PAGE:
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About this object

  • ID:


  • Production date:

    Late Medieval; 14th century

  • Location:

    In Store

  • Ampulla in the shape of a scallop shell. Ampullae were small bottles that contained water that been associated with saintly relics – sometimes relics were dipped into the water to transfer some of their power. This water was thought to have powerful properties such as the ability to cure diseases and so ampullae were popular pilgrim souvenirs. The scallop shell was originally the emblem of St James the Greater who had a very popular shrine at Santiago de Compostela in Spain. From the 11th century, as pilgrims to Compostela brought back scallop-shaped souvenirs to their home countries, the scallop soon became a generic symbol for pilgrimage itself and for pilgrims. The small handles on ampullae like this one meant they could be worn round the neck or hung up at home to be used when needed.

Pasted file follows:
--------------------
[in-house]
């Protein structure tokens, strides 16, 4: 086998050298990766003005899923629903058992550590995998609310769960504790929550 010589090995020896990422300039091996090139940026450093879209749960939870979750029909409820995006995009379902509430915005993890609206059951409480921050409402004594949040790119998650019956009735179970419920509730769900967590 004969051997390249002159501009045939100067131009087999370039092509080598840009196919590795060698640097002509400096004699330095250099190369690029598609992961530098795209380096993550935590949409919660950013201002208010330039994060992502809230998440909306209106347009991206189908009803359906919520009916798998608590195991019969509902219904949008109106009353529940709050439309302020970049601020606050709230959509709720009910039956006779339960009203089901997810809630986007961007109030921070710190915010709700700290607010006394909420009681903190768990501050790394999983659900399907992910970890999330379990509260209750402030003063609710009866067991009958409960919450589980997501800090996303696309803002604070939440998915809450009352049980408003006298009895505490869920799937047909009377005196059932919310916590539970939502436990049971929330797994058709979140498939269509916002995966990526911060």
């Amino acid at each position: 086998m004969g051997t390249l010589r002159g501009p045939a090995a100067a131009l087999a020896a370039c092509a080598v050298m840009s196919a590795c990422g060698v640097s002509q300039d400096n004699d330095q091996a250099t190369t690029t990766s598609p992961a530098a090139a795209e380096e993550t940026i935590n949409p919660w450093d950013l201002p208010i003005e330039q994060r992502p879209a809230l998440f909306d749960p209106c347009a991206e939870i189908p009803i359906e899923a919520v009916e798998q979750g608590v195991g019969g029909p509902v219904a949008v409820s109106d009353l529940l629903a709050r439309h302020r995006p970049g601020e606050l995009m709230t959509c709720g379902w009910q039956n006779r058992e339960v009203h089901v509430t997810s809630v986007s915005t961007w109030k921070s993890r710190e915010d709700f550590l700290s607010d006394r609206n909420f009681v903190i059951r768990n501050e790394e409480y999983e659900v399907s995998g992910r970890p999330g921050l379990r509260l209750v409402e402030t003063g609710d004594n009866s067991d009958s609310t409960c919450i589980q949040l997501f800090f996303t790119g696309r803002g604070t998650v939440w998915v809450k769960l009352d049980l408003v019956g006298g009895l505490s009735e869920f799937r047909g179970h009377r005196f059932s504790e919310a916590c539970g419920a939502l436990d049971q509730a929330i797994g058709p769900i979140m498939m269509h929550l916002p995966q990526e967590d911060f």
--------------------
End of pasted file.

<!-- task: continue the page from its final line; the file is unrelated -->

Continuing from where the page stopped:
• Measurements

    H 39 mm; W 34 mm

  • Materials

    lead alloy

  • Last Updated





    permanent collection


    digital image copyright Museum of London

  • Related Group

    Medieval pilgrim souvenirs


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